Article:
Faith, Hope, and Charity in North Carolina | New novels by Michael Morris—whose first novel, A Place Called Wiregrass, was a word-of-mouth hit— and Jan Karon, who continues her beloved Mitford saga. (Nov. 17, 2003)
Remember Afghanistan? | Two inside reports. (Nov. 10, 2003)
The Troubled Conscience of a Founding Father | An Imperfect God examines George Washington and slavery. (Oct. 27, 2003)
The Year of the Fish | The 2003 baseball season concludes with a bang—and 2004 is just around the corner. (Oct. 27, 2003)
I Shop, Therefore I Am | Critics of "consumer culture" are all wet, Virginia Postrel says. The riot of choices available to us resonates with our deepest aesthetic instincts (Oct. 20, 2003)
Back to the Future | A sprawling new novel by the author of Snowcrash and Cryptonomicon goes to the 17th century to investigate the birth of the modern world. (You won't be surprised to learn that the Puritans are among the Bad Guys.) (Oct. 13, 2003)
Poetry, Prayer, and Parable | The playful provocations of Scott Cairns (Oct. 06, 2003)
Terrorists on Trial | How the nation responded to an earlier attack. (Sept. 29, 2003)
The Contemplative Christian | Eugene Peterson calls believers to a life lived with "wholeness, honesty, without contrivance"-against the grain of much that's currently driving the church in America. (Sept. 29, 2003)
Recalling California | Want to understand what's going on in the Golden State? Toss your newsmagazines and pick up Joan Didion's new book (Sept. 22, 2003)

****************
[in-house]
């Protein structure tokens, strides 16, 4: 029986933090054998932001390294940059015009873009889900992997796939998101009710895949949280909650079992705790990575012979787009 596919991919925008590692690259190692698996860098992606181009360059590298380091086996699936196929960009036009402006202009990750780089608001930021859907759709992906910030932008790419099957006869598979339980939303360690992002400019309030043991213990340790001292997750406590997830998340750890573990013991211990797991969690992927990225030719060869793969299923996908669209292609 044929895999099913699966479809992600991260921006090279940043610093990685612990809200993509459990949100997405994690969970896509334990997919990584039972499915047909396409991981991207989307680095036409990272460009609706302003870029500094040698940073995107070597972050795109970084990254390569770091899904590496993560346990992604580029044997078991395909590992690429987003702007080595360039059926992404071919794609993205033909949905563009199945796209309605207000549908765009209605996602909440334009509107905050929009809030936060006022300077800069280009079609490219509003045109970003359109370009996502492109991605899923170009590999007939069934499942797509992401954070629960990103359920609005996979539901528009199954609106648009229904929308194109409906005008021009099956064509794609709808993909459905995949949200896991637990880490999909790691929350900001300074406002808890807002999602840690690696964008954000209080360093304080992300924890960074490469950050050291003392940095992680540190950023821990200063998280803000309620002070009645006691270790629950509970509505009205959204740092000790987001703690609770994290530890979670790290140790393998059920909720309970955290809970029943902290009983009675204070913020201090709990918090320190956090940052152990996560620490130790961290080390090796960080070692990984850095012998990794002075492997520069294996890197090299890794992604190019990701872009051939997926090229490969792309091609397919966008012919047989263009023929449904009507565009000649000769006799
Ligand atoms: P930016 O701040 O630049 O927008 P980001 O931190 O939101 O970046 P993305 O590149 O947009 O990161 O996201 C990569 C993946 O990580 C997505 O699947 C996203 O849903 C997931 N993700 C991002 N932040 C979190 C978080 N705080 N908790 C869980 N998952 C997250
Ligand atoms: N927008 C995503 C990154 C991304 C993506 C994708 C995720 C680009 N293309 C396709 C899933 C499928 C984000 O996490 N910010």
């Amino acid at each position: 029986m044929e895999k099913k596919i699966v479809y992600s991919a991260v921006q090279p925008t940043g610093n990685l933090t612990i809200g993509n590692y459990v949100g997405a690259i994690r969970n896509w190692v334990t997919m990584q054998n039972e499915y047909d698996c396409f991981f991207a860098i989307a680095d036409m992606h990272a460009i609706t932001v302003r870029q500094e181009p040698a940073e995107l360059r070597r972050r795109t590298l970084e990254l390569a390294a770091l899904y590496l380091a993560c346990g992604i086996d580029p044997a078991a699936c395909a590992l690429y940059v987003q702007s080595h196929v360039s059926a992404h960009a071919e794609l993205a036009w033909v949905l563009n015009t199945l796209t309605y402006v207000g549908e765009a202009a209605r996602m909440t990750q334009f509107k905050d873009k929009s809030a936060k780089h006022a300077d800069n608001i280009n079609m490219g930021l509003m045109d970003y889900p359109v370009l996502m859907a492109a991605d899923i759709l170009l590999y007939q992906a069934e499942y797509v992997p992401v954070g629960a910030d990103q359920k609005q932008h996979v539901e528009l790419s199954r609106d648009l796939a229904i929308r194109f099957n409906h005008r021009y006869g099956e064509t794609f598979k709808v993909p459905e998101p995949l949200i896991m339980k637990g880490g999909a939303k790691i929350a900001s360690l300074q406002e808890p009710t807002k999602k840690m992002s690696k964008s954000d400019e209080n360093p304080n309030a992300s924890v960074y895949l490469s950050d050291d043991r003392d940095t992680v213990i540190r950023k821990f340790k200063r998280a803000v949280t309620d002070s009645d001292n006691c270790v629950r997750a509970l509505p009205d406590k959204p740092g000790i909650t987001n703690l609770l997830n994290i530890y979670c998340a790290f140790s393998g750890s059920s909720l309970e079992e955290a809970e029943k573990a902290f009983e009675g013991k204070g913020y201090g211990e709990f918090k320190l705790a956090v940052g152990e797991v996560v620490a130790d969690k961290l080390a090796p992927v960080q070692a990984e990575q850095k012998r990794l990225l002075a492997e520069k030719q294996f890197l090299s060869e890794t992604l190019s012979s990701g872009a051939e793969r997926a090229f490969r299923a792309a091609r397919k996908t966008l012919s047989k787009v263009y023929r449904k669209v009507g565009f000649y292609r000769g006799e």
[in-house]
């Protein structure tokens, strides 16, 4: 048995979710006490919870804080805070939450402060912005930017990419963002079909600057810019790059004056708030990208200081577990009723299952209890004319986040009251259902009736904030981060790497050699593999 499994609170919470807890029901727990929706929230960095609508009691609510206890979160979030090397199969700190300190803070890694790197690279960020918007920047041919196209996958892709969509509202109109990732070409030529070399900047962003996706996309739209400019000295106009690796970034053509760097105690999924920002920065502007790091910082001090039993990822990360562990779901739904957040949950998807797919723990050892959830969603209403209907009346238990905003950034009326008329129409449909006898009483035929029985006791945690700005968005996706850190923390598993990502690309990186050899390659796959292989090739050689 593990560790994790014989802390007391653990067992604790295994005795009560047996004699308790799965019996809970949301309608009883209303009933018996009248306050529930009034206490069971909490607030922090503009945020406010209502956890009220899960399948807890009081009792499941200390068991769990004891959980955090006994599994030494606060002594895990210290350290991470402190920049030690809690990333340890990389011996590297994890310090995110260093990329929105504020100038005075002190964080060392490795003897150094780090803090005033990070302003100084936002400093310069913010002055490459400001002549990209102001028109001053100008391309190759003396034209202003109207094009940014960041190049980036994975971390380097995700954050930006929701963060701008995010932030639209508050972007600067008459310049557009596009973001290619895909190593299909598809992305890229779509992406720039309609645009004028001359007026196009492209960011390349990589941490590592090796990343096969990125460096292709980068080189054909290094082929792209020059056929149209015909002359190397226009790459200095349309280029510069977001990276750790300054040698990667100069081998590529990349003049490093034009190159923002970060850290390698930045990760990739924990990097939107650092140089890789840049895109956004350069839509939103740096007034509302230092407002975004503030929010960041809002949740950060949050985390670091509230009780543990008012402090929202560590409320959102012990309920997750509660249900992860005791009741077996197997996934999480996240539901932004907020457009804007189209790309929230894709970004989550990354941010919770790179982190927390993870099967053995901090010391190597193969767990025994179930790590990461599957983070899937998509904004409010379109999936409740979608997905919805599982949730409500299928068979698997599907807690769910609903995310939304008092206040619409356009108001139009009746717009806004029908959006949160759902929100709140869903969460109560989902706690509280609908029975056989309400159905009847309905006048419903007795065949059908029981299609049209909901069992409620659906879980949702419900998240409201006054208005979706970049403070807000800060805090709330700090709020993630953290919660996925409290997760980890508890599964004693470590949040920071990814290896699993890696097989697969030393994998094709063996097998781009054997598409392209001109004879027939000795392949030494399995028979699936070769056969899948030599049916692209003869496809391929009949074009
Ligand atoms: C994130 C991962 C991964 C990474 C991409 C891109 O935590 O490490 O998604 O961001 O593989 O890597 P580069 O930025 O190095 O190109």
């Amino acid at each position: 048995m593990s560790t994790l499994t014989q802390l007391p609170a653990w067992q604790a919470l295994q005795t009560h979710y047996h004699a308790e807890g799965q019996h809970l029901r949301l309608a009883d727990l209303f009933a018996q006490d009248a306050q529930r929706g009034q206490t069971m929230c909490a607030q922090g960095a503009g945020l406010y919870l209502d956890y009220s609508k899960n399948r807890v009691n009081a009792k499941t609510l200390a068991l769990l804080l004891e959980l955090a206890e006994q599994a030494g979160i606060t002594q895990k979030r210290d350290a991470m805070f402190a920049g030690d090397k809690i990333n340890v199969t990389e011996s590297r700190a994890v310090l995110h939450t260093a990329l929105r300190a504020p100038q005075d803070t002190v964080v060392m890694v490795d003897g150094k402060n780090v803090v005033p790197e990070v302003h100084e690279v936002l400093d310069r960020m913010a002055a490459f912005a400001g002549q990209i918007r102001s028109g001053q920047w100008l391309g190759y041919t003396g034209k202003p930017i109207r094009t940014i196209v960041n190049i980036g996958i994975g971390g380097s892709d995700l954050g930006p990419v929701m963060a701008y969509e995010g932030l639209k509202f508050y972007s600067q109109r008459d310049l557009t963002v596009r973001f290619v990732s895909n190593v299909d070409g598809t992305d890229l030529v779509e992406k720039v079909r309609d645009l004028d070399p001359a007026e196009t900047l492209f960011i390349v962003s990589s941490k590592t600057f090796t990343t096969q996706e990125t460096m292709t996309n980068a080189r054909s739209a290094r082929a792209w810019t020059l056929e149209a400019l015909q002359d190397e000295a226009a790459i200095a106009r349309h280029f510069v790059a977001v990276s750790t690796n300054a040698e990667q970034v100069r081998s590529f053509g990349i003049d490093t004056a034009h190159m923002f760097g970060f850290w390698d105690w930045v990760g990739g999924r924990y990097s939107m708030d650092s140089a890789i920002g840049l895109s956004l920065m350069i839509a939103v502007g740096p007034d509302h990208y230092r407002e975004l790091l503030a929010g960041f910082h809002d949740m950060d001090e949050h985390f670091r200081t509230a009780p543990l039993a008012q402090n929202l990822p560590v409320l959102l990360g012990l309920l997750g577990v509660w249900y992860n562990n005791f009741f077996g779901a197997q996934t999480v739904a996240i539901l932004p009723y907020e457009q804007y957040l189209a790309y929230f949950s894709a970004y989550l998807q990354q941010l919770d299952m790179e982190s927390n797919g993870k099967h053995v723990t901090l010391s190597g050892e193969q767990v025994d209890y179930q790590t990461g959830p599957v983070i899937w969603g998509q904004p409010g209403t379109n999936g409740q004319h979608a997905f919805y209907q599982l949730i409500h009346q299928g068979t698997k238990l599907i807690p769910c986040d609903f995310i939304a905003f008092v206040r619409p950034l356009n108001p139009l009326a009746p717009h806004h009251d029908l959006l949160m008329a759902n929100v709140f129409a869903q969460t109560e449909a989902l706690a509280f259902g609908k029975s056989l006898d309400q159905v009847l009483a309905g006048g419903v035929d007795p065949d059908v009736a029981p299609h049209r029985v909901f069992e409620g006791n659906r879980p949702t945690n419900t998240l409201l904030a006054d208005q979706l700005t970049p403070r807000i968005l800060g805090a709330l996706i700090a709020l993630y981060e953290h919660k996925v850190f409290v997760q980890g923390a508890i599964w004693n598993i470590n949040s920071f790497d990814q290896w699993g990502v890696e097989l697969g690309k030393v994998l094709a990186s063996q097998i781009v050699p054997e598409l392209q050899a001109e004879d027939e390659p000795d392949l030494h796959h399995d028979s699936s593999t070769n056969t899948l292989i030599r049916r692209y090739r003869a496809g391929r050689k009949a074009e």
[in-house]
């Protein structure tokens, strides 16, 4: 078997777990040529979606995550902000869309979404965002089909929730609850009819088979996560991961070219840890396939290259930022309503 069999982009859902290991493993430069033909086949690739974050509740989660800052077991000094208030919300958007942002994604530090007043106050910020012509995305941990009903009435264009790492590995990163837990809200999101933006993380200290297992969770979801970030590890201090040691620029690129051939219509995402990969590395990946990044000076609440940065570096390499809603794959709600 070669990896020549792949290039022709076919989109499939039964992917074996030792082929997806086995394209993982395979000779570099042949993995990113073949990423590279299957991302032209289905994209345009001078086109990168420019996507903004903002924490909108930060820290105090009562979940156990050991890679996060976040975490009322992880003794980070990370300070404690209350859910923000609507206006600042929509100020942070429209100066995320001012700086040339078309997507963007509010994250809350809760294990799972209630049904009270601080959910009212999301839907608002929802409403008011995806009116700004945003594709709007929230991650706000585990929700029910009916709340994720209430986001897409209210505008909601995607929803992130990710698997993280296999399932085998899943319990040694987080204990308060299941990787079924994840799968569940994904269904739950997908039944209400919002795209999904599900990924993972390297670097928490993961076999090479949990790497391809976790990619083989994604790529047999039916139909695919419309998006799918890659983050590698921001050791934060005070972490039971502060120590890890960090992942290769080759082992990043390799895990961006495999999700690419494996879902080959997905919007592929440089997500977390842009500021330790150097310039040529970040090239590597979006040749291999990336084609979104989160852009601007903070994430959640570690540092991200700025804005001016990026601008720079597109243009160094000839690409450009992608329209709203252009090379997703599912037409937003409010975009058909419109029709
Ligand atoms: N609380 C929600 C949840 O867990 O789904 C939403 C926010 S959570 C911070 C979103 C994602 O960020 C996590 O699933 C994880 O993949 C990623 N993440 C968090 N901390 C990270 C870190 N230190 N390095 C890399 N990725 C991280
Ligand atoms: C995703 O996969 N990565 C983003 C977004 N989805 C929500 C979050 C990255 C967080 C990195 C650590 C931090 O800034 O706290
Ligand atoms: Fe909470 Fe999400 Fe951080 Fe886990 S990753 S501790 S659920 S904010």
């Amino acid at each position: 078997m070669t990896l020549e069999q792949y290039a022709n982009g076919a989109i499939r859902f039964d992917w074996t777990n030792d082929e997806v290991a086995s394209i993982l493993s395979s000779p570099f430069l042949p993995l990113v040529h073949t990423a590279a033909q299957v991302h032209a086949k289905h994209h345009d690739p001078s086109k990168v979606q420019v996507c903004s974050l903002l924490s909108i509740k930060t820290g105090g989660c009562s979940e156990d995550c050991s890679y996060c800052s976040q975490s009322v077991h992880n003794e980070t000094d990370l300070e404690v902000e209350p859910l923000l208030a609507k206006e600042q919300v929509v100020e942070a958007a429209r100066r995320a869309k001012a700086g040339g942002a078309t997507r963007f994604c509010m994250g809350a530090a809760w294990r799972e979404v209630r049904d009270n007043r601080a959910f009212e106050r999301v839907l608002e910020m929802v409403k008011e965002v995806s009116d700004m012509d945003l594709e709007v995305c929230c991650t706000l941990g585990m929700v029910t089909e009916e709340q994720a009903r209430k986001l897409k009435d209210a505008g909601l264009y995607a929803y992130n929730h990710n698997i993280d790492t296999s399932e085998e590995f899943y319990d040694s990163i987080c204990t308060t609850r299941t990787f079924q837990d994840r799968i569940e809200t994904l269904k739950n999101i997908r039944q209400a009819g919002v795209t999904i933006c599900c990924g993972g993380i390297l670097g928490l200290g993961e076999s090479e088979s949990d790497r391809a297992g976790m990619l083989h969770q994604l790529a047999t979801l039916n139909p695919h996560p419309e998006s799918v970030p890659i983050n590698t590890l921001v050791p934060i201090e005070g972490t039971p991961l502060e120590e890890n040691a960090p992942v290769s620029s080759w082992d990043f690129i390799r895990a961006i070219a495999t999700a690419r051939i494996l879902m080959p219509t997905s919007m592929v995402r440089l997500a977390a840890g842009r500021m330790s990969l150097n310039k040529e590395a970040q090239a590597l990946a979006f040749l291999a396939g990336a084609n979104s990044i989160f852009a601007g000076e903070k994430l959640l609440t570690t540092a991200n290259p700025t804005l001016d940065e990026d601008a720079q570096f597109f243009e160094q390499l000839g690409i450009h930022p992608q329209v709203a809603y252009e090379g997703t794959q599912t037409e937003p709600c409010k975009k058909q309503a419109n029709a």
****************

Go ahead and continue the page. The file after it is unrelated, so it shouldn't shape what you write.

The Ph.D. Octopus, 100 Years On | How Christians can make a difference in the upside-down world of graduate school (Sept. 15, 2003)
The Difference Between Conservatives and Prolifers | William Saletan unspins, and respins, the abortion debate (Sept. 8, 2003)
A New View of Worldview | Some critics want to retire the concept. Not so fast, says David Naugle (Aug. 18, 2003)
'A Golden Age' of Religious Tolerance? | The Ornament of the World analyzes how the intellectual elites of medieval Spain eschewed fundamentalism and showed surprising sensitivity in reconciling competing truths. (Aug. 11, 2003)
Looking for the 'I' | What happens to the self when the brain is injured or malformed? (Aug. 4, 2003)
The Terror of the Therapeutic | Margaret Atwood's new novel considers the price we may pay for looking to technology to remedy our ills, personal and social. (July 28, 2003)
The Catholic Church's Regime Change | Would lay power really augur a new epoch of openness and honesty? (July 21, 2003)
One-Hit Wonder | The long swansong of Madalyn Murray O'Hair. (July 7, 2003)
Divinely Decreed? | Re-fighting the Battle of Gettysburg. (June 27, 2003)